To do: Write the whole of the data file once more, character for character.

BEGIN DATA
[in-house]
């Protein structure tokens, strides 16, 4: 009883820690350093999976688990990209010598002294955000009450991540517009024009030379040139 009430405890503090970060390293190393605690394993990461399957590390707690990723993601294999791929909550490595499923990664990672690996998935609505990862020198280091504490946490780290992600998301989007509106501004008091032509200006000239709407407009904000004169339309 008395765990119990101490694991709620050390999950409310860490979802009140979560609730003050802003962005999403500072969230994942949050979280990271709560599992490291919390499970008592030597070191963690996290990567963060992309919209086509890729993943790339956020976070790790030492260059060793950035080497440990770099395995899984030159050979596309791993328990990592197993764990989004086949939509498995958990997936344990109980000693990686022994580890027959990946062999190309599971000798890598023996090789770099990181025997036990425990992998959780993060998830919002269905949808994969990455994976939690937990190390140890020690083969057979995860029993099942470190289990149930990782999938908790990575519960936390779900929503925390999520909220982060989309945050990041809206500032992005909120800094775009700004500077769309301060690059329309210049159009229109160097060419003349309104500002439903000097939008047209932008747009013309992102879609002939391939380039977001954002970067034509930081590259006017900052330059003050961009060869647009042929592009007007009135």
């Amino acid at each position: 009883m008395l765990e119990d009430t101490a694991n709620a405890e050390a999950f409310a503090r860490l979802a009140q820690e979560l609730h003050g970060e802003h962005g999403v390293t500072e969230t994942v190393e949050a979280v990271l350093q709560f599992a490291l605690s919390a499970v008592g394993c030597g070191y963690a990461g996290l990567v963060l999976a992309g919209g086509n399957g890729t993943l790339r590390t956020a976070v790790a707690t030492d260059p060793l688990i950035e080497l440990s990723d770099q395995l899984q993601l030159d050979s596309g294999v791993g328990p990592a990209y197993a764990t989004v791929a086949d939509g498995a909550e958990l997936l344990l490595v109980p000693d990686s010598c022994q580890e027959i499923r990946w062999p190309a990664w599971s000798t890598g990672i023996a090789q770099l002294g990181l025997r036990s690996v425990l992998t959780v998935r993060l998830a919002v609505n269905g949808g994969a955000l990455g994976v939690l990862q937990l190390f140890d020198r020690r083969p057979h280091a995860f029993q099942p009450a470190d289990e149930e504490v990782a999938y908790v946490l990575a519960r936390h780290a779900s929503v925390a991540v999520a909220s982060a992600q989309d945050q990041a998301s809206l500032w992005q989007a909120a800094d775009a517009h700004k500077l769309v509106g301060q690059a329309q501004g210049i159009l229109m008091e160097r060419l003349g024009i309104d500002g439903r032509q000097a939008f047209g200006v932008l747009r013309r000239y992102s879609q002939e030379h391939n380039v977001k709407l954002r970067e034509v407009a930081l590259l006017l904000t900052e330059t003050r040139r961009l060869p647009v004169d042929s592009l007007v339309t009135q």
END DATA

[in-house]
């Protein structure tokens, strides 16, 4: 009883820690350093999976688990990209010598002294955000009450991540517009024009030379040139 009430405890503090970060390293190393605690394993990461399957590390707690990723993601294999791929909550490595499923990664990672690996998935609505990862020198280091504490946490780290992600998301989007509106501004008091032509200006000239709407407009904000004169339309 008395765990119990101490694991709620050390999950409310860490979802009140979560609730003050802003962005999403500072969230994942949050979280990271709560599992490291919390499970008592030597070191963690996290990567963060992309919209086509890729993943790339956020976070790790030492260059060793950035080497440990770099395995899984030159050979596309791993328990990592197993764990989004086949939509498995958990997936344990109980000693990686022994580890027959990946062999190309599971000798890598023996090789770099990181025997036990425990992998959780993060998830919002269905949808994969990455994976939690937990190390140890020690083969057979995860029993099942470190289990149930990782999938908790990575519960936390779900929503925390999520909220982060989309945050990041809206500032992005909120800094775009700004500077769309301060690059329309210049159009229109160097060419003349309104500002439903000097939008047209932008747009013309992102879609002939391939380039977001954002970067034509930081590259006017900052330059003050961009060869647009042929592009007007009135």
């Amino acid at each position: 009883m008395l765990e119990d009430t101490a694991n709620a405890e050390a999950f409310a503090r860490l979802a009140q820690e979560l609730h003050g970060e802003h962005g999403v390293t500072e969230t994942v190393e949050a979280v990271l350093q709560f599992a490291l605690s919390a499970v008592g394993c030597g070191y963690a990461g996290l990567v963060l999976a992309g919209g086509n399957g890729t993943l790339r590390t956020a976070v790790a707690t030492d260059p060793l688990i950035e080497l440990s990723d770099q395995l899984q993601l030159d050979s596309g294999v791993g328990p990592a990209y197993a764990t989004v791929a086949d939509g498995a909550e958990l997936l344990l490595v109980p000693d990686s010598c022994q580890e027959i499923r990946w062999p190309a990664w599971s000798t890598g990672i023996a090789q770099l002294g990181l025997r036990s690996v425990l992998t959780v998935r993060l998830a919002v609505n269905g949808g994969a955000l990455g994976v939690l990862q937990l190390f140890d020198r020690r083969p057979h280091a995860f029993q099942p009450a470190d289990e149930e504490v990782a999938y908790v946490l990575a519960r936390h780290a779900s929503v925390a991540v999520a909220s982060a992600q989309d945050q990041a998301s809206l500032w992005q989007a909120a800094d775009a517009h700004k500077l769309v509106g301060q690059a329309q501004g210049i159009l229109m008091e160097r060419l003349g024009i309104d500002g439903r032509q000097a939008f047209g200006v932008l747009r013309r000239y992102s879609q002939e030379h391939n380039v977001k709407l954002r970067e034509v407009a930081l590259l006017l904000t900052e330059t003050r040139r961009l060869p647009v004169d042929s592009l007007v339309t009135q």